Billy, SI Class of 1969 (SI was also the alma mater of his father and his uncle Richard) founded the company with three of his high school friends: Phil Bailey, Class of ’76; Mark Roos, Class of ’75; and Vince Piantanida, Class of ’69. Black Boxes evolved from a sound company into BBI Engineering in 1984. The entity began and continues to offer a broad spectrum of state of the art installed systems, audio services and engineering. Their portfolio of accomplishments includes projects for Museums, Theaters & Art Centers, and prominent Corporate entities.
Billy’s Accomplishments - His work speaks for itself
His initial high school theatrical interests were the technical disciplines of the craft, including lighting, sound and mechanics. But his gifted ear would soon find him focusing on his much lauded abilities as a front of the house mixer. And if the venues had acoustical shortcomings, Billy would augment the systems with BBI’s equipment to meet the demands of his impressive clients and ensure that their audiences heard every word and every note. A distinctive quality of Bill’s sophisticated work was his ability to balance the volume throughout the house, large or small, mindful of the performer’s needs, but equally sensitive to the audience’s experience.
No tapping of the microphone, no test one-two-three, no feedback; presidents, performers and CEOs stepped to the stage confident they were in good hands (and ears). Bill Clinton, George H. W. Bush, Mikhail Gorbachev, Steve Jobs, Frank Sinatra, Ella Fitzgerald, Sergio Franchi, Vic Damone, Diahnn Carroll, Jerry Vale, Frankie Laine and Nelson Riddle are just a small sampling of the caliber of orators, vocal and musical talent whose artistry was acoustically nurtured by Billy’s gifted engineering. Billy had an exemplary flair for the delicate balance of focusing on the soloist while blending smoothly and delicately the accompanying orchestras. Just as seamlessly, as the technology evolved, he adapted to the inclusion of other mixed media in corporate marketing presentations.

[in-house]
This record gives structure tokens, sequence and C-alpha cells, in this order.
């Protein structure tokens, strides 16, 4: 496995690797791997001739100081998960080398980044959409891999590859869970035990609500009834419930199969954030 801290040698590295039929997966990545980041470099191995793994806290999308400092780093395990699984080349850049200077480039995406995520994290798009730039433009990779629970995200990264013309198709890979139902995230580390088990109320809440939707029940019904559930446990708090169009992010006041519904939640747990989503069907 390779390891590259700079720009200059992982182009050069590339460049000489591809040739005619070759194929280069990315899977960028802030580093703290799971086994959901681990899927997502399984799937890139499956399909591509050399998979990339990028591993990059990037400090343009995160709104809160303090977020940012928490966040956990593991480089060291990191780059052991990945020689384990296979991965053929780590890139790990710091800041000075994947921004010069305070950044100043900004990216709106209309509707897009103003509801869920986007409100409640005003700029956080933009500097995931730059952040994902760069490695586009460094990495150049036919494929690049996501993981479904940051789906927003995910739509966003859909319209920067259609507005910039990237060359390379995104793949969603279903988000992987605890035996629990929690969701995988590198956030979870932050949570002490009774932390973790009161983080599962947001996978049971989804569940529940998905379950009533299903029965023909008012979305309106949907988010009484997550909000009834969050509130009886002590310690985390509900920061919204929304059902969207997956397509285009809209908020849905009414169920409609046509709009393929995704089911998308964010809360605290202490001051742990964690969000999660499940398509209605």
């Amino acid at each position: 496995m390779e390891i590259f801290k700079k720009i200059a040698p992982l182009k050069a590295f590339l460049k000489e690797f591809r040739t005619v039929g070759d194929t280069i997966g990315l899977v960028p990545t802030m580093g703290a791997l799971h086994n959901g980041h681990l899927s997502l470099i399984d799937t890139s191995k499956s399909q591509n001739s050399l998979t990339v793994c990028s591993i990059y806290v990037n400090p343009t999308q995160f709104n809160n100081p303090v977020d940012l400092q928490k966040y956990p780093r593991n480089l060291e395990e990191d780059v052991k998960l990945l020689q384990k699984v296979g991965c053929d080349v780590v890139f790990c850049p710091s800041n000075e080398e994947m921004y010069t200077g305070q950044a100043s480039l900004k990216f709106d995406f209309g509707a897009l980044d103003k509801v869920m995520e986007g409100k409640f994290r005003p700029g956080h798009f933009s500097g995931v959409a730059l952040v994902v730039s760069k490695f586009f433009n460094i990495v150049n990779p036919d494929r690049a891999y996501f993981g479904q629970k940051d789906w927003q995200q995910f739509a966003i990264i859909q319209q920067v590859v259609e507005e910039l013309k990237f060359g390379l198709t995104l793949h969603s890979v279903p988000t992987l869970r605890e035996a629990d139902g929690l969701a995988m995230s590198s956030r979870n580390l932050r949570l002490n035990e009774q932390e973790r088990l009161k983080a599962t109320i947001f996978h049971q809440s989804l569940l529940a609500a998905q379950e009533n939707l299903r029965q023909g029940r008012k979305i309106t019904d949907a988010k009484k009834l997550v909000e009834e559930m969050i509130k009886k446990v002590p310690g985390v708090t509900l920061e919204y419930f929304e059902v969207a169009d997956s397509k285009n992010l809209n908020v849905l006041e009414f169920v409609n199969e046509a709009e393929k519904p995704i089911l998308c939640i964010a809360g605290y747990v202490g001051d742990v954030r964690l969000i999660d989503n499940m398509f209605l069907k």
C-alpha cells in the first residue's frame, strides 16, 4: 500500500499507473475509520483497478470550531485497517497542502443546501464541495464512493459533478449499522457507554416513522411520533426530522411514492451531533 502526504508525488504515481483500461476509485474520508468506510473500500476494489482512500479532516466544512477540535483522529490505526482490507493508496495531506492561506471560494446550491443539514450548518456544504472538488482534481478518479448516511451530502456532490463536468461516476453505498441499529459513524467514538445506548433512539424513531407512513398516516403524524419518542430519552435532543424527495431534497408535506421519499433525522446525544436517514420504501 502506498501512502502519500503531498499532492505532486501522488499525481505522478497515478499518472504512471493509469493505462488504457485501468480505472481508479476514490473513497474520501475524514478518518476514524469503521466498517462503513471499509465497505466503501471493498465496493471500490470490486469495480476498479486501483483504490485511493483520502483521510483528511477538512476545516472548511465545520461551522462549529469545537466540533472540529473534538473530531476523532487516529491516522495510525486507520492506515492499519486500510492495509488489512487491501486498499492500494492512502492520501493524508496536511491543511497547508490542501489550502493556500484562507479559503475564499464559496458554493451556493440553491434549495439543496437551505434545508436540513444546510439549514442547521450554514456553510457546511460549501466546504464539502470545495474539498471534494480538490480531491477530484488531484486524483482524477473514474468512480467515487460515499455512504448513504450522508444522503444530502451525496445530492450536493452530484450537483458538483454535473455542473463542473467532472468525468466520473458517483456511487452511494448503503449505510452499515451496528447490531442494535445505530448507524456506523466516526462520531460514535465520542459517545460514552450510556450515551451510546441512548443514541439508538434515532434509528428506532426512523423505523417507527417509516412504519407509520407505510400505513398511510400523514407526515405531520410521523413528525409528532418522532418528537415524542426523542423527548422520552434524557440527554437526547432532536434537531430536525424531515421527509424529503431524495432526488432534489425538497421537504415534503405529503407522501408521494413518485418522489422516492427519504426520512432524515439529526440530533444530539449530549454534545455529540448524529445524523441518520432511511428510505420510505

Raffetto’s talents were not limited to the stage, as he also exercised his mixing chops for television: Oakland Athletics and San Francisco Giants games, Wheel of Fortune tapings, the 1984 Olympics, and golf at Pebble Beach for Good Morning America. He was instrumental in coordinating the pioneering satellite video conferencing so common today, but a marvel at its inception several decades ago. The multi Continent Spacebridge conferences include 1984’s International Physicians for the Prevention of Nuclear War, 1985’s Five Continent Peace Initiative with Argentina, Greece, India, Mexico, Sweden, Tanzania and the United States and 1988’s Ronald Reagan & Mikhail Gorbachev for their role of changing superpower relationships. (The videos are still available at http://traubman.igc.org/bwaward.htm).
There may be many comparable talents in Billy’s industry, but in a business most populated by egos and divas on both sides of the microphone or camera, I have never met a more compassionate, self-effacing individual. He was a purist in his work and in his humanity. He always gave unselfishly of his time, talent and heart, whenever and wherever, with neither reservation nor exclusion; be it star or student, family or friend, you would be most fortunate to have known William Raffetto.